Holocaust Denial Gets The Comic Treatment


Mel Brooks laughs at Hitler (“The Producers”), Roberto Benigni sends up the Fascists (“Life is Beautiful”) and Robin Williams uses humor to keep hope alive in a Polish ghetto (“Jakob the Liar”).

But a comedic look at the issue of Holocaust denial?

Barry Levey gives it a shot in his new one-man satire, “Hoaxocaust!” which premieres this month at the New York International Fringe Festival. Wanting to expose deniers to ridicule, Levey told The Jewish Week, “I want people to laugh at their claims but also to think about how much the Holocaust continues to shape modern Jewish life.”

The play comes as Hamas has continued to foment Holocaust denial as a public relations weapon in its war against Israel, and just a few months after a California school district asked eighth-grade students to evaluate Holocaust denial claims on an equal level as the actual history of the Shoah. It runs through Aug. 21 at Paradise Factory, 64 E. Fourth St. ($18, fringenyc.org).

Levey has worked with Holocaust themes before in his work; his 2005 play, “Critical Darling,” set in 1939, centered on a group of isolationist British ex-pats in Mexico whose worldview is shaken by the arrival of an Eastern European Jewish refugee. In “Hoaxocaust!” Levey uses the writings of deniers to pretend that he has traveled around the world to meet with them; they range from Arthur Butz, who claims that the six million Jews killed during the Shoah survived and ended up living in Brooklyn, to David Irving, who insists that Hitler had no intention to murder Jews, to former Iranian President Mahmoud Ahmadinejad.

In writing the play, Levey wrestled with the argument that giving Holocaust deniers exposure is dangerous in itself. “There’s a very wise consensus not to give them a platform in which to espouse any more of their nonsense. And what if someone doesn’t know that it’s satire? Some people didn’t know that Borat wasn’t real,” he said, referring to Sacha Baron Cohen’s character. But Levey felt that he “had to know their arguments in order to combat them.”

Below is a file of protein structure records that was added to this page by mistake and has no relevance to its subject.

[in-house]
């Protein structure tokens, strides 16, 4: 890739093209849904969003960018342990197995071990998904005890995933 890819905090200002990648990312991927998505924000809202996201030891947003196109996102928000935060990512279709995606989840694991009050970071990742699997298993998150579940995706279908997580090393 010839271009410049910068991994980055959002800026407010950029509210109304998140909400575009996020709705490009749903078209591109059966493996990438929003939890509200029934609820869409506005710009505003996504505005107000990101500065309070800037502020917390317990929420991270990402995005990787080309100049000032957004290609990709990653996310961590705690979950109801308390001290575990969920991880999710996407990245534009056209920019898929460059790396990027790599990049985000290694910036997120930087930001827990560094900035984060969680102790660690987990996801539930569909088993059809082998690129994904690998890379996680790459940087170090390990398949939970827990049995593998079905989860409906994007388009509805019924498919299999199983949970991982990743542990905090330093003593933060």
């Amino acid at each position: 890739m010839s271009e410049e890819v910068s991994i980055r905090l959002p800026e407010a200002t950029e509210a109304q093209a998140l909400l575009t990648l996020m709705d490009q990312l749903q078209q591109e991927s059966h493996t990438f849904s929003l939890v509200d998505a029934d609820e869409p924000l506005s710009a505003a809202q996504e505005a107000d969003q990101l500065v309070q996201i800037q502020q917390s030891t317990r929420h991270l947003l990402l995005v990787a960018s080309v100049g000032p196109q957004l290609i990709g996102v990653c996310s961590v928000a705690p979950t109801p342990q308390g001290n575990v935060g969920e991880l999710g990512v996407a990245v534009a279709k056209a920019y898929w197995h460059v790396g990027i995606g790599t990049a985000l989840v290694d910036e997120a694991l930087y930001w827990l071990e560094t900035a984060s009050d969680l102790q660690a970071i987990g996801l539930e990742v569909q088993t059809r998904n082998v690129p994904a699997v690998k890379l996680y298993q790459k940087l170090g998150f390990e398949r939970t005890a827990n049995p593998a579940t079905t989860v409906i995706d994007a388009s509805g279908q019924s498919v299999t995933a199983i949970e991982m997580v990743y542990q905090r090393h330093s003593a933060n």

Deborah Lipstadt, the Emory University professor who bested Irving in a famous libel trial in Great Britain, told The Jewish Week that the battle against Holocaust denial is far from won. “I’m not usually an oy gevalter,” she said, “but we’re seeing a lot of what I call ‘soft-core’ denial, in which the Holocaust is trivialized and treated in an anti-Semitic way, as when the Israelis are accused of genocide in Gaza.”

As the Holocaust recedes in history, and as people become less aware of what really happened, she said, Holocaust deniers see an opening for their brand of hatred.

While she hasn’t seen “Hoaxocaust!” Lipstadt thought that its parodic approach, which reminded her of Mel Brooks’ “The Producers” and Charlie Chaplin’s “The Great Dictator,” might be a useful one. As she pointed out, “When you make fun of someone, they go on living as a joke.”